“Grease” at 40: Ten Things We Love About the Film

On June 16, 1978, Grease — a big budget movie adaptation of Jim Jacobs and Warren Casey’s hit musical — was released to hundreds of theaters across the country. It was an immediate hit that further skyrocketed John Travolta (who was already riding high from the previous year’s Saturday Night Fever) and Olivia Newton-John (a well-established singer, but not yet entirely a household name) into the stratosphere. Four decades later and Grease hasn’t even remotely left the hearts of fans everywhere. Following the release of the film, the original musical has been mounted in countless productions across the globe, and re-releases of the film, including a sing-along version, and a well-received live television production on Fox in 2016 just further cemented Grease as a pop art masterpiece that is truly one of the greatest musicals ever.

Obviously, we love Grease here at MovieFanFare. So much so that we’ve celebrated the film for the past seven days in our special Grease Week posts. And while we aren’t quite done paying tribute to the gang from Rydell High just yet, we did want to share ten things from the movie that we love the most. It was hard narrowing it down to just ten things, so be sure to tell us what we left out in the comments!

10 – The Animated Opening Sequence

Hollywood legend has it that Grease was originally envisioned as an animated film. While this makes for a great story, the truth behind it is dubious at best. Nevertheless, we get to glimpse what could have been in the opening credits, a clever cartoon sequence that subtly establishes the characters and thrusts us into the musical world of Rydell High and its students.

9 – The Pool Dream Sequence in “Hopelessly Devoted to You”

Unable to think of anything to write to Danny, Sandy instead bursts into the heartbreak ballad/foreverjam “Hopelessly Devoted to You.” The scene culminates in Sandy’s imagination conjuring up a smiling Danny wearing a casual windbreaker instead of his usual T-Birds gear looking up from a disused kiddie pool in the yard. This is easily the emotional apex of Grease, and the sequence has struck a chord with romantics and/or the lovelorn ever since.

8 – The Film’s Casual Profanity

Many people who grew up in the 1980s, this writer included, got their first taste of cinematic profanity thanks to Grease — in particular the film’s “Greased Lightnin'” number, which includes some racy content that would make Sandy blush.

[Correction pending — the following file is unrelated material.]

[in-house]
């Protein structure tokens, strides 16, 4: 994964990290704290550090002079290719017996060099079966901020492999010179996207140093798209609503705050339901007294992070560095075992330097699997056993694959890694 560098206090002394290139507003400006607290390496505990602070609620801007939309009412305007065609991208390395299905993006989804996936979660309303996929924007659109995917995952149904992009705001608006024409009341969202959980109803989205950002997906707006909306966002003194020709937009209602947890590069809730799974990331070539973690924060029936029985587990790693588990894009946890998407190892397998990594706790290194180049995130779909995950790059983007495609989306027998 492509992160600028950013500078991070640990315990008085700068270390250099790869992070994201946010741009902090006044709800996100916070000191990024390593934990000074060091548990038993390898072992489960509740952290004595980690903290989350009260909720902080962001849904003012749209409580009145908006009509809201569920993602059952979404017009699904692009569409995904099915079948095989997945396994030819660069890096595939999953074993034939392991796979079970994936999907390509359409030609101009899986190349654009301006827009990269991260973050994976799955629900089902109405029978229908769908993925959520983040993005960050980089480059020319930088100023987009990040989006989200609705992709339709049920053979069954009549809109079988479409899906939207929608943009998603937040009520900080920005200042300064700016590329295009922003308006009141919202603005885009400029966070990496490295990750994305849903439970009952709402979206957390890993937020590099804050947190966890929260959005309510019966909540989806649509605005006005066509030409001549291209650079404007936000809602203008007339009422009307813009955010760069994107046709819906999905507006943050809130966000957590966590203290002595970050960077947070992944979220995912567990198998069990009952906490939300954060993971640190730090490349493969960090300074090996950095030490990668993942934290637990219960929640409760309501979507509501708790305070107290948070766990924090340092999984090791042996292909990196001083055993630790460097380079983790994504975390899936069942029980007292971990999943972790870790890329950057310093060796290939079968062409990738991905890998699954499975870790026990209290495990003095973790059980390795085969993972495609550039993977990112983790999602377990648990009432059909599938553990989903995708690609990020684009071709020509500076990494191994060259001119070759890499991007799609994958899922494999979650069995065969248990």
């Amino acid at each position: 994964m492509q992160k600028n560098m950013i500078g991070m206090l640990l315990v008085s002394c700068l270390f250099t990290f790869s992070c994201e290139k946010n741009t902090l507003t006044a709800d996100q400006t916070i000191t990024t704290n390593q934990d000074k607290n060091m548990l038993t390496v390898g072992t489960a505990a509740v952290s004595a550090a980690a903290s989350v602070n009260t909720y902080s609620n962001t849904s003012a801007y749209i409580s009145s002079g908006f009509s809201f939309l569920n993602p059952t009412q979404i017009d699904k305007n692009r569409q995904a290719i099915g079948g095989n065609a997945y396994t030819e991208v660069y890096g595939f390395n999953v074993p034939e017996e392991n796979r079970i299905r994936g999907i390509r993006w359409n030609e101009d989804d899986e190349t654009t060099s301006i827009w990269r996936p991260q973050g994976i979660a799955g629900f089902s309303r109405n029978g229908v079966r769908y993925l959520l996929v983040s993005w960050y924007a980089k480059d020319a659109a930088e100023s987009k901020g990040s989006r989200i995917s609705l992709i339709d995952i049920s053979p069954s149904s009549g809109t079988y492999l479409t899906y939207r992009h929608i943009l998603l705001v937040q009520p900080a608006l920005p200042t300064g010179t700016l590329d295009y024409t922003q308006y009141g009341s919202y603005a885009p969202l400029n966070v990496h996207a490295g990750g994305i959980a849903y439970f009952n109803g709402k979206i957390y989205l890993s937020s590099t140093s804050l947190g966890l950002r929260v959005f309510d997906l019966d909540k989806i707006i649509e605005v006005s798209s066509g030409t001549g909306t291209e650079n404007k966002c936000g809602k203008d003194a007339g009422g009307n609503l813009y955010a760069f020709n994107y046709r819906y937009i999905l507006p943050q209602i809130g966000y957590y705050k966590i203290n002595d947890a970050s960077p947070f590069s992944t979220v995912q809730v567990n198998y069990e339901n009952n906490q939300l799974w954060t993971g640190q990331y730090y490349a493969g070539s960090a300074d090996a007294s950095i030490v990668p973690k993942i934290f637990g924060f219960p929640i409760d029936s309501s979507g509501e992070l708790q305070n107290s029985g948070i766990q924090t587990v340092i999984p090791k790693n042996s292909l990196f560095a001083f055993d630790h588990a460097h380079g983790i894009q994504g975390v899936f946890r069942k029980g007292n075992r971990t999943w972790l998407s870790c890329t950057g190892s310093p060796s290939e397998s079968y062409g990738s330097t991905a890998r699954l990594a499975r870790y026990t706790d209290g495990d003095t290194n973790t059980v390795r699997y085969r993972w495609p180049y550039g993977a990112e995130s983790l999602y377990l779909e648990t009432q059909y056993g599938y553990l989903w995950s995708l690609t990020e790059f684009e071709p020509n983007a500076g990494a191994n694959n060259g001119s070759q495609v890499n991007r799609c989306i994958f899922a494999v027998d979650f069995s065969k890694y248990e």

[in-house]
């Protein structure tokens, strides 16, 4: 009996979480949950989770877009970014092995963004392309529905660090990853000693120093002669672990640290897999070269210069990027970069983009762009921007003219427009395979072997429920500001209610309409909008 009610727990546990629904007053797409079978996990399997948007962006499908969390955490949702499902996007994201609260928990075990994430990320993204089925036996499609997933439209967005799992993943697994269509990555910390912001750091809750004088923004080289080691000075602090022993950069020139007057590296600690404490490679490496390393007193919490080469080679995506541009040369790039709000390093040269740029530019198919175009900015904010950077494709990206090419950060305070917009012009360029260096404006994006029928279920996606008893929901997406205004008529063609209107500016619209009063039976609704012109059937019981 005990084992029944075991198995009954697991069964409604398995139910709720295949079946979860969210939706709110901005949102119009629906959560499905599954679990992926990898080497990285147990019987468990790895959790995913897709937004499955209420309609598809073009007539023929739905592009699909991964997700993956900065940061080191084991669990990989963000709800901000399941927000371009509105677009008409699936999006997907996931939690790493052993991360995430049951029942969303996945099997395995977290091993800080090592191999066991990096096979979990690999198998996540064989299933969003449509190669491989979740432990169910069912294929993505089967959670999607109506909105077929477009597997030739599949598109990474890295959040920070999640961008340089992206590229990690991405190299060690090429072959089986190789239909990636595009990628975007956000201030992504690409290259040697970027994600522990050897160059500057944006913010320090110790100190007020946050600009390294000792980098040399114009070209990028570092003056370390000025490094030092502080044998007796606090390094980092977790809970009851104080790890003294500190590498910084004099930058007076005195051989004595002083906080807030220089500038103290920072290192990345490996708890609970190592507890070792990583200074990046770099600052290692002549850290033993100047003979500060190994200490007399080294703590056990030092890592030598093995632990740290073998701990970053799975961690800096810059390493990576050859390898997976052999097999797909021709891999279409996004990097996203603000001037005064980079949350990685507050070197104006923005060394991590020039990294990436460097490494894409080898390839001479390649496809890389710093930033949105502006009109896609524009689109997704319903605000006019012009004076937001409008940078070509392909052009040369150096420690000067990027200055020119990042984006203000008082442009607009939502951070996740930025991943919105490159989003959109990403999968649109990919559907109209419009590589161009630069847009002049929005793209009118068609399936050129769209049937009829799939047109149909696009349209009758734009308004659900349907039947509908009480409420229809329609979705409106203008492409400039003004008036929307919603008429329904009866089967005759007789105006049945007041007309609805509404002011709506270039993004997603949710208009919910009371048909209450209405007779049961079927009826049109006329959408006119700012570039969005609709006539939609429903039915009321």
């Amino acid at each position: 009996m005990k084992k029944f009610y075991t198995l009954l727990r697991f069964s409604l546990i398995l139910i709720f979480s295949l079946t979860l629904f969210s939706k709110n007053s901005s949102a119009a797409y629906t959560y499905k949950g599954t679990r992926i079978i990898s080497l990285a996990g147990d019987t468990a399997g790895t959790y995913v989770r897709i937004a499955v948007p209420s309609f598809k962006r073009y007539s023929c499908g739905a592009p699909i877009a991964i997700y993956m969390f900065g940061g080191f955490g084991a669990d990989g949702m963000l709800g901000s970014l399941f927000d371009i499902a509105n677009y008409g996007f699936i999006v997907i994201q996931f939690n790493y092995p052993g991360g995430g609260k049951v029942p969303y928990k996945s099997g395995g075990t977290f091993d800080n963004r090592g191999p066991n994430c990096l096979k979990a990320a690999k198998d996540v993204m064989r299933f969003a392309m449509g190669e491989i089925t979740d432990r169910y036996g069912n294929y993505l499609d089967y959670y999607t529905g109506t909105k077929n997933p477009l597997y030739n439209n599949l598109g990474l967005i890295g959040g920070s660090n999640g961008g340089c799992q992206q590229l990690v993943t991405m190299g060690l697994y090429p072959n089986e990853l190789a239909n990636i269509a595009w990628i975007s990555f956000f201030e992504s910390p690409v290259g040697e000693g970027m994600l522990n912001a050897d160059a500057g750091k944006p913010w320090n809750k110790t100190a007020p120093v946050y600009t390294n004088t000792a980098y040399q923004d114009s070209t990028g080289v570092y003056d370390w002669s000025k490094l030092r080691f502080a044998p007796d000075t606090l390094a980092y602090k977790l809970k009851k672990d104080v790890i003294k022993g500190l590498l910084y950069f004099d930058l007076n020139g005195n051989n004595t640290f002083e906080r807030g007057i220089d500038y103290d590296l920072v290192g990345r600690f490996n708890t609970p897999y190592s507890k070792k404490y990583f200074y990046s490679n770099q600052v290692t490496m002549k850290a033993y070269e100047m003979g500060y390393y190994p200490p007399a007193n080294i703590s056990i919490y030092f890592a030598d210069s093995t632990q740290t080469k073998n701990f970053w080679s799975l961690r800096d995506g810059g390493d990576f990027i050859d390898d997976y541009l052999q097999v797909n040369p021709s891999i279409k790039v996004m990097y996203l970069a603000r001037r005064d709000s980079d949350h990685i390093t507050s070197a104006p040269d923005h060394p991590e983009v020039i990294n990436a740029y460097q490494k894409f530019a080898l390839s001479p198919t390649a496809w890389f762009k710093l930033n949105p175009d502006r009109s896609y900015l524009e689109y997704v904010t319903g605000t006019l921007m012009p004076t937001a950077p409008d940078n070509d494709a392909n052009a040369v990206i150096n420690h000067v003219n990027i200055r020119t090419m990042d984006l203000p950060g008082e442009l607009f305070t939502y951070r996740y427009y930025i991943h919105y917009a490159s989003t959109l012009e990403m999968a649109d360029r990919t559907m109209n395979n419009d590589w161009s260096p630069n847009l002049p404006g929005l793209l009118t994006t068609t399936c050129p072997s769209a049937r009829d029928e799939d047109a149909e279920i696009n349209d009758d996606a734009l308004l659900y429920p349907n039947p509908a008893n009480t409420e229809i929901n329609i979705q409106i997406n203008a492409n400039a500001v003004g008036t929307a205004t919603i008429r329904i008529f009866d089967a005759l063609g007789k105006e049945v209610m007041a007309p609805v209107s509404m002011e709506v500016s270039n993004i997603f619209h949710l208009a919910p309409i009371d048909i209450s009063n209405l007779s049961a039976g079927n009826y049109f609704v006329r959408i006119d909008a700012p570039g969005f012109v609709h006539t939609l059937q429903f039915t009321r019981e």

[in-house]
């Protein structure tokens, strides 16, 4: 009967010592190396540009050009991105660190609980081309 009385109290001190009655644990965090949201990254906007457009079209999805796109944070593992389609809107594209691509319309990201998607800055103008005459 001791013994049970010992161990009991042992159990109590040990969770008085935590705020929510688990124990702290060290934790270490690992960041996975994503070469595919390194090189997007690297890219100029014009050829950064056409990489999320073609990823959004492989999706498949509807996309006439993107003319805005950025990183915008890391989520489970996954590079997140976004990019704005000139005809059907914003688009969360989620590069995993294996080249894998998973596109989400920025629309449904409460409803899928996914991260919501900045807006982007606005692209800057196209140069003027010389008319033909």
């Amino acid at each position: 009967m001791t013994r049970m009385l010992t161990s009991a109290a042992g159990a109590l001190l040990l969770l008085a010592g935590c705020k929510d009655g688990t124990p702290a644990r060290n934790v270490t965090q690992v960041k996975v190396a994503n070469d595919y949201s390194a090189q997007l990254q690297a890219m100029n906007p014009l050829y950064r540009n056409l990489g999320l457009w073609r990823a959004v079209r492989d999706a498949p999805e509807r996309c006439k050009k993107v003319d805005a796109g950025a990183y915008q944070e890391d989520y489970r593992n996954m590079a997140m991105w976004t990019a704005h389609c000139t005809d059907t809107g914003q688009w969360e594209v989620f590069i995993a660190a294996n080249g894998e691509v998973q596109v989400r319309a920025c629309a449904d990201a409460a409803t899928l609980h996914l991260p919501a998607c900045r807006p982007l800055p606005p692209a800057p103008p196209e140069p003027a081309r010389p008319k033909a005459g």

7 – A Willingness to Tackle Adult Issues

Primarily thought of as a family-friendly musical romp, Grease has its darker moments as well. And that’s not even getting into how awful it’s message of how one should change their personality completely in order to be with the one they love). This is a movie that touches upon issues like peer pressure, predatory behavior from men in power (the film’s portrayal of TV host Vic Fontaine is more relevant than ever these days), and teen pregnancy. The latter involves Grease‘s most complex character, Betty Rizzo. Stockard Channing gives her a toughness that masks an inner vulnerability that is raw and all too real. When Rizzo sings the power ballad “There Are Worst Things I Could Do,” she reveals the secret turmoil that engulfs her, and what was initially just a one-note character suddenly becomes a standout…and the movie’s secret weapon.

6 – The “Born to Hand Jive” Dance Scene

Electrifiying dance moves from John Travolta and company. Tony Manero would be proud.

5 – The Frosty Palace

Every group of pop culture teens needs a place to hang out, be it Pop Tate’s Chok’lit Shoppe for the Riverdale crew or Saved by the Bell‘s The Max. The gang from Grease made the Frosty Palace their home away from home, giving viewers who actually grew up in the 1950s themselves a twinge of nostalgia for the malt shops of their youth.

4 – Craterface

Portrayed by the late, great Dennis Stewart, Craterface is Grease‘s primary antagonist. With bad boy greaser looks ripped right from the pages of a juvenile delinquent pulp novel, the character gives some edge to the film, showing what tough gang members are actually like. (For all their swagger, Danny, Kenickie, Doody, Sonny, and Putzie are hardly threatening). Also, and this may seem like blasphemy to some, his hot rod with its James Bond-esque instruments of destruction is way cooler than Greased Lightning, any day of the week. Stewart was also one of the few actors who reprised his role in the lesser-yet-still-worthwhile Grease 2.

3 – The Rydell High Carnival

Wop ba-ba lu-mop and wop bam boom! Man, we wish our high school graduation ceremonies were this cool! The carnival sequence that ends the film gives all the characters a chance to resolve their problems and live happily ever after, especially Sandy and Danny who literally fly towards a better future together. (Yes, we are huge suckers for the ridiculous flying car scene that closes the film).

2 – 1950s Hollywood Players in Supporting Roles

Like American Graffiti and Happy Days, Grease was an idealized view of 1950s life viewed through the unrealistic prism of pop culture. To give the movie an added layer of legitimacy, the film’s producers cast several 1950s legends in supporting roles. By featuring Eve Arden, Sid Caesar, Edd Byrnes, Dody Goodman, Joan Blondell, Frankie Avalon, and Alice Ghostley, Grease illustrated how it was a flick that had cross-generational appeal.

1 – “But, ahh, Those Summ-mmmerrrr Ni-iiiights”

There are few things in life better than the way John Travolta sings the final line of “Summer Nights.” This is just a universal truth, okay?

What’s your favorite thing about Grease? Let us know in the comments!